Slain Italy cop forgot gun, Mill Valley teens claim stabbing was in self-defense

 An Italian police commander on Tuesday revealed that a plainclothes Carabinieri police officer had forgotten his gun on the night that he was fatally stabbed in a confrontation with two Mill Vallley, Calif. teenagers but insisted there would have been no time to draw a weapon anyway.

At a news conference, Carabinieri Gen. Francesco Gargaro defended the police response early Friday, providing the first details about the clash in which Deputy Brigadier Mario Cerciello Rega, 35, was knifed 11 times.

He said Cerciello Riga and his partner, Andrea Varriale, were assigned to respond to an extortion attempt, allegedly made by the teens, to get money and cocaine in return for stealing a knapsack in the wake of a failed drug deal.

Finnegan Lee Elder, 19, and Gabriel Christian Natale-Hjorth, 18, both from California and who graduated Tamalpais High School in 2018, were detained early Friday in the slaying of Cerciello Rega. The next day their jailing in Rome was upheld by a judge, who said there were "grave" indications they were responsible for the death.

According to the judge's ruling, Elder and Natale-Hjorth had paid for cocaine from a drug dealer in Rome's Trastevere neighborhood but the deal didn't end successfully as police approached. Investigators said the two then snatched the knapsack of an Italian man who had put them in contact with a pusher to buy cocaine.

Police say when the man, Sergio Brugiatelli, called his own cellphone, which was in the snatched bag, the teens told him they'd give the bag back in exchange for 100 euros ($112) and a gram of cocaine. Investigators say after the man reported the extortion attempt to police, an appointment with the teens was set up and Cerciello Rega and Varriale were sent to the rendezvous point.

Gargaro told reporters Tuesday that the officers in plainclothes identified themselves as Carabinieri as they approached, but were immediately attacked by the Americans wearing hoodies.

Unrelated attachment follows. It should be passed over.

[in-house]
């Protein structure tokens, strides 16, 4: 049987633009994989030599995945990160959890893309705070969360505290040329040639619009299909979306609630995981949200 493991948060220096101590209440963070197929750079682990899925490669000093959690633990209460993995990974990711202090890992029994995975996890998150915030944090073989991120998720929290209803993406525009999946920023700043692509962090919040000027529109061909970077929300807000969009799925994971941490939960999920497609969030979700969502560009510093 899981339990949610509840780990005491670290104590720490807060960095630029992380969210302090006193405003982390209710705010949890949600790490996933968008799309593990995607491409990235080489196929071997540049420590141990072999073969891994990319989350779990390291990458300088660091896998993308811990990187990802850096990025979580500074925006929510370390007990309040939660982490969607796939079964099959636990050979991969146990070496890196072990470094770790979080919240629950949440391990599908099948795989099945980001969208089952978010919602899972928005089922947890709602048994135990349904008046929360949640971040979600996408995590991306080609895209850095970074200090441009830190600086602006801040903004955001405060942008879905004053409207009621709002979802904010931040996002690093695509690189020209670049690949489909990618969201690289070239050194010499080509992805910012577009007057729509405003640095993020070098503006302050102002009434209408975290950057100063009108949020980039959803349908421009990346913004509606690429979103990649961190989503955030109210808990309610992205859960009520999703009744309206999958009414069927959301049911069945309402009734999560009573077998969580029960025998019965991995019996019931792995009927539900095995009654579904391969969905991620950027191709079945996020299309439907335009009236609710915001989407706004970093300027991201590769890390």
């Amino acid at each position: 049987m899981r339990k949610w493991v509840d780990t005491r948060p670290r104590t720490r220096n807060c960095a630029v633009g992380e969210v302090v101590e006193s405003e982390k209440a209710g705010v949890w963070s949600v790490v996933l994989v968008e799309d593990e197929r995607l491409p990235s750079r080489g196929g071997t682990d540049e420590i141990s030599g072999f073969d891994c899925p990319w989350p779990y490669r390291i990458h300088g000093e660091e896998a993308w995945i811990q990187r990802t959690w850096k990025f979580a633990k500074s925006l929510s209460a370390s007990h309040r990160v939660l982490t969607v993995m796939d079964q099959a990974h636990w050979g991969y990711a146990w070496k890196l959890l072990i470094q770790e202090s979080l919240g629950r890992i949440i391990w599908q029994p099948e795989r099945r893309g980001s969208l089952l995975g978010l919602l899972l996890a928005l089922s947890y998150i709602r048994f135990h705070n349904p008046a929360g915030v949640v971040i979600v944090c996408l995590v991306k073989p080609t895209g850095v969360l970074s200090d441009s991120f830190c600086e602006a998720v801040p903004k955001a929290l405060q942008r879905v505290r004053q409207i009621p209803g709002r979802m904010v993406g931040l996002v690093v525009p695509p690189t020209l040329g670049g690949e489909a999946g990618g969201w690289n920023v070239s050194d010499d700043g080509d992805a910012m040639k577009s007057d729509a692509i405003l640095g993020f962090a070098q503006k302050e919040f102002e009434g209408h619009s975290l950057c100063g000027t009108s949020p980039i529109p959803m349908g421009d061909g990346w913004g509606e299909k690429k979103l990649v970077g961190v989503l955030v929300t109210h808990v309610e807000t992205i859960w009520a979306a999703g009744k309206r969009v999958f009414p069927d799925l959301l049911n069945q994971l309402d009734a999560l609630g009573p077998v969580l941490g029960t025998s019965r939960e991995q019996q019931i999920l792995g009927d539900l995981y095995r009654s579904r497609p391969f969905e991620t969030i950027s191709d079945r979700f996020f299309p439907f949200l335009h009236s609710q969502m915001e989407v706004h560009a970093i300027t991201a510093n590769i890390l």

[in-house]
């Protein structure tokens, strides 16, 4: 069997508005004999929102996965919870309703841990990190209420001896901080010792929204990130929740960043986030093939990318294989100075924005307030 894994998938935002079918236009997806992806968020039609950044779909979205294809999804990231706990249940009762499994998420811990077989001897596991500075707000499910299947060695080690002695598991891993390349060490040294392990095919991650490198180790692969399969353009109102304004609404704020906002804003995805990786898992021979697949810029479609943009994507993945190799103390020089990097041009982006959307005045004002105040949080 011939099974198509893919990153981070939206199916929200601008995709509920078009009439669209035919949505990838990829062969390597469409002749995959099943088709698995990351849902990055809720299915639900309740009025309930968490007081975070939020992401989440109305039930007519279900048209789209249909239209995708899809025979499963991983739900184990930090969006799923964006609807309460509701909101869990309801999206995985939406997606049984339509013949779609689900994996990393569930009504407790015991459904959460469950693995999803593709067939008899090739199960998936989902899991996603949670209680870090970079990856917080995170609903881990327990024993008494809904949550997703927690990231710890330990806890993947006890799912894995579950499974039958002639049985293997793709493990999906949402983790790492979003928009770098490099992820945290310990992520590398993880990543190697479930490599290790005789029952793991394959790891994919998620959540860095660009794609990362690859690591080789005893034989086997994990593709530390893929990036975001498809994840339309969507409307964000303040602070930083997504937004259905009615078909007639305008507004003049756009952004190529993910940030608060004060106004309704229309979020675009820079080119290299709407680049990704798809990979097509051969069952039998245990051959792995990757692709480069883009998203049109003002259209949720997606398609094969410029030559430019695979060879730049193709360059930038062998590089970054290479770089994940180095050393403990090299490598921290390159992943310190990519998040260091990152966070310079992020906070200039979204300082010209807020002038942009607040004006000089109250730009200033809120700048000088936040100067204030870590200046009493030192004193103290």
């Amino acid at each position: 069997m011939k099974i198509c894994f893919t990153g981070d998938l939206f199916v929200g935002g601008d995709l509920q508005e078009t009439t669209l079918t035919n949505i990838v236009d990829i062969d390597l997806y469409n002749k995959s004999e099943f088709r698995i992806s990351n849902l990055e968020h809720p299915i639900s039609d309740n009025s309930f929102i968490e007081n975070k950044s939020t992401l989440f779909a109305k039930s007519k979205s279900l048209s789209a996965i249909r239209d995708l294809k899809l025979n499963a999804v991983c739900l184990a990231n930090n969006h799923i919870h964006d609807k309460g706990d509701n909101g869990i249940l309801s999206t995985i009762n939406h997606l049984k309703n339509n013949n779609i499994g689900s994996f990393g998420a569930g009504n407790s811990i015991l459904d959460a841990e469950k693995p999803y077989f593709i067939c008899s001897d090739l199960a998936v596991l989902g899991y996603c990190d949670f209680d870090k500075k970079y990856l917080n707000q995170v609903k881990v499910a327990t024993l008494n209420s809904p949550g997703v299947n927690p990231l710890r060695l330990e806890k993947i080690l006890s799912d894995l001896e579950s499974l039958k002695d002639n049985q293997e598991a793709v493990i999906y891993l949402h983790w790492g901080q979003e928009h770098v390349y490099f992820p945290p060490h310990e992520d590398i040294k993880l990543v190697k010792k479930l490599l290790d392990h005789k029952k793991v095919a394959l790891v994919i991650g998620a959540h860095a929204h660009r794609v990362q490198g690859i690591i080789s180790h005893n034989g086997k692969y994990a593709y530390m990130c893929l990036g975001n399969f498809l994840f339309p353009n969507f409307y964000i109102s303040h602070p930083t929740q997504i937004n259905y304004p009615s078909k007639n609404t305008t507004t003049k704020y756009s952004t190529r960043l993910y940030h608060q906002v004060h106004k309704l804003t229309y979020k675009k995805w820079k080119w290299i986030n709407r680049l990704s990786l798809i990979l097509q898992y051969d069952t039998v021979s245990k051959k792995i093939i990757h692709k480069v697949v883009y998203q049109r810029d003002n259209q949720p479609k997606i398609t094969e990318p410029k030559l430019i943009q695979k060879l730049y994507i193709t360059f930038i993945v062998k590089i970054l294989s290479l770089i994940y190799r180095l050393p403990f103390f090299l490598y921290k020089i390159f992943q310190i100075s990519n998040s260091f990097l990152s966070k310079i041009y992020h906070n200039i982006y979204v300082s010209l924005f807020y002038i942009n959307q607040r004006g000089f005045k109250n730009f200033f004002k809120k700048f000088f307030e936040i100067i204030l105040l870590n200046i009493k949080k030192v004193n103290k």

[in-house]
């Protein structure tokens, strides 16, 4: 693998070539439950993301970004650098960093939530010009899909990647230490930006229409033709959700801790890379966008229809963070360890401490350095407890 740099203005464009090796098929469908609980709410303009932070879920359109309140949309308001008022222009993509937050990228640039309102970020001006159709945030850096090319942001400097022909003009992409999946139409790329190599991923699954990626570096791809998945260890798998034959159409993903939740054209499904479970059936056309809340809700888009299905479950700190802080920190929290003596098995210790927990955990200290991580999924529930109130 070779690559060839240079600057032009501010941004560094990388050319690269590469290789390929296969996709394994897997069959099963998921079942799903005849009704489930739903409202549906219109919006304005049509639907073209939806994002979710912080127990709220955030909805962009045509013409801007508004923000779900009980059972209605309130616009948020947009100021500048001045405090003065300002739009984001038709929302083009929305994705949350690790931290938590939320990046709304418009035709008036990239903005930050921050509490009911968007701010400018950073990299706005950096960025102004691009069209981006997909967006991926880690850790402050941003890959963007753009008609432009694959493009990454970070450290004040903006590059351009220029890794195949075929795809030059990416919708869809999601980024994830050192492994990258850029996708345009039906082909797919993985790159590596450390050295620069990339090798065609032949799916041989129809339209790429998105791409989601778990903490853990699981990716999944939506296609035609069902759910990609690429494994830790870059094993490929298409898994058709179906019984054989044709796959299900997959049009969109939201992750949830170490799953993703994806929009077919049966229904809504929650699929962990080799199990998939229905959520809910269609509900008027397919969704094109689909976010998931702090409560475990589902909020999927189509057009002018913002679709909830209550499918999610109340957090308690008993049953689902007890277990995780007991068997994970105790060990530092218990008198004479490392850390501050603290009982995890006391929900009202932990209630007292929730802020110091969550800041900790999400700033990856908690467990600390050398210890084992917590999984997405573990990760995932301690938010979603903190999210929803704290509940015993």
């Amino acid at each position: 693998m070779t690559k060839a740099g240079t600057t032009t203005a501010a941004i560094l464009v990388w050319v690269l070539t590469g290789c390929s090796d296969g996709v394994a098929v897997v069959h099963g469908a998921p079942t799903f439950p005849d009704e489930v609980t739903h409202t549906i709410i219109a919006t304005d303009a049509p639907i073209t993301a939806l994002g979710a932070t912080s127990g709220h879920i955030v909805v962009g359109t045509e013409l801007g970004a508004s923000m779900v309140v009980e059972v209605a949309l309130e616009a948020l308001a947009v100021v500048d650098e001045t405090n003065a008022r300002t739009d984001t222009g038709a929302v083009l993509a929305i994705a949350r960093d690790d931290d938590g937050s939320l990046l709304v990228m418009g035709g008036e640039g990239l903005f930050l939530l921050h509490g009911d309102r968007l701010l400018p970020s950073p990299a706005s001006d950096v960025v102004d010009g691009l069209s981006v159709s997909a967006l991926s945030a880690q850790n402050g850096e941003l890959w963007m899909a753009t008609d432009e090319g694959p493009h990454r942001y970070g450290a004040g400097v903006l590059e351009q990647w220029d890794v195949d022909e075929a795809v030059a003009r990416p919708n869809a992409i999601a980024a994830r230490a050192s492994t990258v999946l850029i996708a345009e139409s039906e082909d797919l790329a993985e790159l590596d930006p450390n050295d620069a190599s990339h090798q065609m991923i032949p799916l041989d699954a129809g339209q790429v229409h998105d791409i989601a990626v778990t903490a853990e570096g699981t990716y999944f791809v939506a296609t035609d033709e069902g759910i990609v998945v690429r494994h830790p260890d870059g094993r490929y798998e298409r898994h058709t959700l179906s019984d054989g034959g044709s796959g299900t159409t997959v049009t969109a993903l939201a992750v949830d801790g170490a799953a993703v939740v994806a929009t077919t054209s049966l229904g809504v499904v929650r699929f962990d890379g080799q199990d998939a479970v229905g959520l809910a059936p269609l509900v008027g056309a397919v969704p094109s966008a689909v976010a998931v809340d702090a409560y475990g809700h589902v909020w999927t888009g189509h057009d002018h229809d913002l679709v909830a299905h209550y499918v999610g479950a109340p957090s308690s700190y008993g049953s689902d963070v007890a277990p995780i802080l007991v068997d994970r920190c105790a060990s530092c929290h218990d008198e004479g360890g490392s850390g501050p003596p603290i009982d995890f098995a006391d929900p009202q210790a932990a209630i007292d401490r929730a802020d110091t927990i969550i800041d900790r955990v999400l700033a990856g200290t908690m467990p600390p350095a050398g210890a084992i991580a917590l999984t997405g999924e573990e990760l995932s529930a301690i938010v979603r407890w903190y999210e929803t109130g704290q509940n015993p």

Judge Chiara Gallo in her ruling Saturday said the teens told interrogators they weren't aware that the men were Carabinieri, but she quoted Varriale as telling investigators they announced they were Carabinieri and showed their badges, and then were immediately attacked.

Cerciello Rega was stabbed 11 times and died about 45 minutes later at a hospital, Gargaro said.

Asked why Cerciello Rega didn't pull his gun, Gargaro said the officer had "forgotten" his gun that night after being called into service on a day off. It was not immediately unclear if the slain officer's superiors knew he had no gun when he was sent out.

"In any case, there was no time to use it," Gargaro insisted, claiming the two officers were immediately attacked by the teens after announcing they were police.

Varriale did have his gun, but after Natale-Hjorth, who had been attacking him, punching and scratching, ran off, the officer turned his attention to his wounded partner, Gargaro said.

The general also stressed that under Italian law it is illegal to fire at a fleeing suspect.

"There was no possibility of using the weapons," he said.

Police who traced the Americans to their upscale hotel room say a search found the alleged weapon, an 18-centimeter (7-inch) military-style attack knife hidden inside the room's drop ceiling.

Gargano said Tuesday that Elder said he had brought the knife with him on his trip from the United States a few days earlier.

During his interrogation, Elder told authorities he stabbed Cerciello Rega because he feared he was being strangled, the judge wrote, noting the teen didn't have any marks on his neck.

She also cited contradictions in the teens' accounts: Elder told investigators that Natale-Hjorth hid the knife in the ceiling while Natale-Hjorth told investigators he wasn't aware of the stabbing until Elder woke him hours later in their hotel room and told them he had "used a knife" and then washed it.


Nicole Winfield contributed to this report